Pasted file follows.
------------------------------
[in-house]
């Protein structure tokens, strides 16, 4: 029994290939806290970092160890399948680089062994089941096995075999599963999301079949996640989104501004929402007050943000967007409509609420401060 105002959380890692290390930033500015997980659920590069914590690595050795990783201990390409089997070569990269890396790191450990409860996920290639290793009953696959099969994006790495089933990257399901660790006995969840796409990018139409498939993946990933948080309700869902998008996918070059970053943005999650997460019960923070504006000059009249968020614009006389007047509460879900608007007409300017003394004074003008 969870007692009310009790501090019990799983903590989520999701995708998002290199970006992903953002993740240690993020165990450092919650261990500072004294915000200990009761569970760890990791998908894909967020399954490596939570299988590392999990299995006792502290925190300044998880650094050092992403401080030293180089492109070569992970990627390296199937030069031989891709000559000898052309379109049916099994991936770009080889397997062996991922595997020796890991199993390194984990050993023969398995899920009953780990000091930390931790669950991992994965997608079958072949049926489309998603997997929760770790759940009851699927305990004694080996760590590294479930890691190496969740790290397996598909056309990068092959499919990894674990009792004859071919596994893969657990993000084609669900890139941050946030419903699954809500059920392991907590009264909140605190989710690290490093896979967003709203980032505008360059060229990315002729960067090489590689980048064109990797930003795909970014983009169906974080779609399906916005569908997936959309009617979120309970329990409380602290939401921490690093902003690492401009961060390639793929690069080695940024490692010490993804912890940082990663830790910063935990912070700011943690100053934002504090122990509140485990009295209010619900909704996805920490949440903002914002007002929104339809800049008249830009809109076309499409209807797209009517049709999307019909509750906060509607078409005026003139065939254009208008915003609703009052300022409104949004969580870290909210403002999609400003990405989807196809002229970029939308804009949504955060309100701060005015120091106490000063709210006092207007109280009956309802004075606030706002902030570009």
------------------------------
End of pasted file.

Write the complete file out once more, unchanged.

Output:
[in-house]
């Protein structure tokens, strides 16, 4: 029994290939806290970092160890399948680089062994089941096995075999599963999301079949996640989104501004929402007050943000967007409509609420401060 105002959380890692290390930033500015997980659920590069914590690595050795990783201990390409089997070569990269890396790191450990409860996920290639290793009953696959099969994006790495089933990257399901660790006995969840796409990018139409498939993946990933948080309700869902998008996918070059970053943005999650997460019960923070504006000059009249968020614009006389007047509460879900608007007409300017003394004074003008 969870007692009310009790501090019990799983903590989520999701995708998002290199970006992903953002993740240690993020165990450092919650261990500072004294915000200990009761569970760890990791998908894909967020399954490596939570299988590392999990299995006792502290925190300044998880650094050092992403401080030293180089492109070569992970990627390296199937030069031989891709000559000898052309379109049916099994991936770009080889397997062996991922595997020796890991199993390194984990050993023969398995899920009953780990000091930390931790669950991992994965997608079958072949049926489309998603997997929760770790759940009851699927305990004694080996760590590294479930890691190496969740790290397996598909056309990068092959499919990894674990009792004859071919596994893969657990993000084609669900890139941050946030419903699954809500059920392991907590009264909140605190989710690290490093896979967003709203980032505008360059060229990315002729960067090489590689980048064109990797930003795909970014983009169906974080779609399906916005569908997936959309009617979120309970329990409380602290939401921490690093902003690492401009961060390639793929690069080695940024490692010490993804912890940082990663830790910063935990912070700011943690100053934002504090122990509140485990009295209010619900909704996805920490949440903002914002007002929104339809800049008249830009809109076309499409209807797209009517049709999307019909509750906060509607078409005026003139065939254009208008915003609703009052300022409104949004969580870290909210403002999609400003990405989807196809002229970029939308804009949504955060309100701060005015120091106490000063709210006092207007109280009956309802004075606030706002902030570009």